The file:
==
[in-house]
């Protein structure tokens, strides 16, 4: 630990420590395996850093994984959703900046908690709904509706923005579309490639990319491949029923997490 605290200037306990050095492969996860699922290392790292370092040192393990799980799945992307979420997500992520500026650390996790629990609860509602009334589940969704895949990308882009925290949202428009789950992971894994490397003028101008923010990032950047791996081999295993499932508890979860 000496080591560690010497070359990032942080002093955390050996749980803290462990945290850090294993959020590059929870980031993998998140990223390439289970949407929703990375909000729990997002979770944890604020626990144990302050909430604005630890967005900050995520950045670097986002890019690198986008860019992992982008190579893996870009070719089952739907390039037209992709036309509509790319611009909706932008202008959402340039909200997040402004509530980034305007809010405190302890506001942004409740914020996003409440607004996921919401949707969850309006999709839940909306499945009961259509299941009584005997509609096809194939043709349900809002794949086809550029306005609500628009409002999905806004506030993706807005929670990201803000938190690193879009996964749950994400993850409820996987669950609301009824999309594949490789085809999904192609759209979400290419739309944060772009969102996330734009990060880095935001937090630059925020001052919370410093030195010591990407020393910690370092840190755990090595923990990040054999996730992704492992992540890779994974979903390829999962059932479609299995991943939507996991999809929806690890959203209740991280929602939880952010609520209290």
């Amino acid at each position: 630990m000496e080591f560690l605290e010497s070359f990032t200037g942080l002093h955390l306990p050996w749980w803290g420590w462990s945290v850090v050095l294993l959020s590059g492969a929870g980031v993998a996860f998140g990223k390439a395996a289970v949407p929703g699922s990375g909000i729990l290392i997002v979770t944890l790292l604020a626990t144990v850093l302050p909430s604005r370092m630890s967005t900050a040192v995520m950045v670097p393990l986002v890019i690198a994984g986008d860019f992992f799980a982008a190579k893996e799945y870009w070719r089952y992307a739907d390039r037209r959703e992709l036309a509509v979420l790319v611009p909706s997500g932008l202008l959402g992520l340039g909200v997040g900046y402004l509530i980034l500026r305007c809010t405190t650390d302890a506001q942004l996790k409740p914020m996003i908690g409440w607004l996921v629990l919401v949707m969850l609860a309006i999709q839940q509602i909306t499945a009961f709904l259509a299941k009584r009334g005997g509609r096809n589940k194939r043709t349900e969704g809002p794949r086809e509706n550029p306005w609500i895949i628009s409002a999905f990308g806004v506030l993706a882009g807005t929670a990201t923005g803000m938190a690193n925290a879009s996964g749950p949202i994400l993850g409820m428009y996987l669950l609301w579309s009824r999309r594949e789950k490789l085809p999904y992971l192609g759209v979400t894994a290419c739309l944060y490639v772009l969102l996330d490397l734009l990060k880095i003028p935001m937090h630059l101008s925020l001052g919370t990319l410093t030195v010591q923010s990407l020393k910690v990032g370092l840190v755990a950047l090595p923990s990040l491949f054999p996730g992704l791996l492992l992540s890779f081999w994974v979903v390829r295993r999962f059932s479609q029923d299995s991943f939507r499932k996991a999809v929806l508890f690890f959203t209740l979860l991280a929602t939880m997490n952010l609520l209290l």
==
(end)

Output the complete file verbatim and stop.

[in-house]
């Protein structure tokens, strides 16, 4: 630990420590395996850093994984959703900046908690709904509706923005579309490639990319491949029923997490 605290200037306990050095492969996860699922290392790292370092040192393990799980799945992307979420997500992520500026650390996790629990609860509602009334589940969704895949990308882009925290949202428009789950992971894994490397003028101008923010990032950047791996081999295993499932508890979860 000496080591560690010497070359990032942080002093955390050996749980803290462990945290850090294993959020590059929870980031993998998140990223390439289970949407929703990375909000729990997002979770944890604020626990144990302050909430604005630890967005900050995520950045670097986002890019690198986008860019992992982008190579893996870009070719089952739907390039037209992709036309509509790319611009909706932008202008959402340039909200997040402004509530980034305007809010405190302890506001942004409740914020996003409440607004996921919401949707969850309006999709839940909306499945009961259509299941009584005997509609096809194939043709349900809002794949086809550029306005609500628009409002999905806004506030993706807005929670990201803000938190690193879009996964749950994400993850409820996987669950609301009824999309594949490789085809999904192609759209979400290419739309944060772009969102996330734009990060880095935001937090630059925020001052919370410093030195010591990407020393910690370092840190755990090595923990990040054999996730992704492992992540890779994974979903390829999962059932479609299995991943939507996991999809929806690890959203209740991280929602939880952010609520209290």
């Amino acid at each position: 630990m000496e080591f560690l605290e010497s070359f990032t200037g942080l002093h955390l306990p050996w749980w803290g420590w462990s945290v850090v050095l294993l959020s590059g492969a929870g980031v993998a996860f998140g990223k390439a395996a289970v949407p929703g699922s990375g909000i729990l290392i997002v979770t944890l790292l604020a626990t144990v850093l302050p909430s604005r370092m630890s967005t900050a040192v995520m950045v670097p393990l986002v890019i690198a994984g986008d860019f992992f799980a982008a190579k893996e799945y870009w070719r089952y992307a739907d390039r037209r959703e992709l036309a509509v979420l790319v611009p909706s997500g932008l202008l959402g992520l340039g909200v997040g900046y402004l509530i980034l500026r305007c809010t405190t650390d302890a506001q942004l996790k409740p914020m996003i908690g409440w607004l996921v629990l919401v949707m969850l609860a309006i999709q839940q509602i909306t499945a009961f709904l259509a299941k009584r009334g005997g509609r096809n589940k194939r043709t349900e969704g809002p794949r086809e509706n550029p306005w609500i895949i628009s409002a999905f990308g806004v506030l993706a882009g807005t929670a990201t923005g803000m938190a690193n925290a879009s996964g749950p949202i994400l993850g409820m428009y996987l669950l609301w579309s009824r999309r594949e789950k490789l085809p999904y992971l192609g759209v979400t894994a290419c739309l944060y490639v772009l969102l996330d490397l734009l990060k880095i003028p935001m937090h630059l101008s925020l001052g919370t990319l410093t030195v010591q923010s990407l020393k910690v990032g370092l840190v755990a950047l090595p923990s990040l491949f054999p996730g992704l791996l492992l992540s890779f081999w994974v979903v390829r295993r999962f059932s479609q029923d299995s991943f939507r499932k996991a999809v929806l508890f690890f959203t209740l979860l991280a929602t939880m997490n952010l609520l209290l």